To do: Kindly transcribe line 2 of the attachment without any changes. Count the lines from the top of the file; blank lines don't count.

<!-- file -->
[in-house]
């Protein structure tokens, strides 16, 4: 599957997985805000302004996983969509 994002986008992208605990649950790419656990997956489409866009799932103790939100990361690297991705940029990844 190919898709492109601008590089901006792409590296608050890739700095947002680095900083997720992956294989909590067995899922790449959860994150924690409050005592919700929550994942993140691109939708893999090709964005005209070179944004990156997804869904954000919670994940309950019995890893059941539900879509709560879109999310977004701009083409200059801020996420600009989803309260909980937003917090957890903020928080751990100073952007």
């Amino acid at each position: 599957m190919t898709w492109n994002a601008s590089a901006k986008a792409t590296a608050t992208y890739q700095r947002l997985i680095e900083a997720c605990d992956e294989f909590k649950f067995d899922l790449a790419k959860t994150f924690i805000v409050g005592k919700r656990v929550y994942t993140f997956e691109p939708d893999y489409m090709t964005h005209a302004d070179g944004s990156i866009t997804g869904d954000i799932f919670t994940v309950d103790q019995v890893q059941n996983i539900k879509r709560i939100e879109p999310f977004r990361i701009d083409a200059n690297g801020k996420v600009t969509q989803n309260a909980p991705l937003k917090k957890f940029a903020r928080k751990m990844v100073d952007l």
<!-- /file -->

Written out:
């Protein structure tokens, strides 16, 4: 599957997985805000302004996983969509 994002986008992208605990649950790419656990997956489409866009799932103790939100990361690297991705940029990844 190919898709492109601008590089901006792409590296608050890739700095947002680095900083997720992956294989909590067995899922790449959860994150924690409050005592919700929550994942993140691109939708893999090709964005005209070179944004990156997804869904954000919670994940309950019995890893059941539900879509709560879109999310977004701009083409200059801020996420600009989803309260909980937003917090957890903020928080751990100073952007």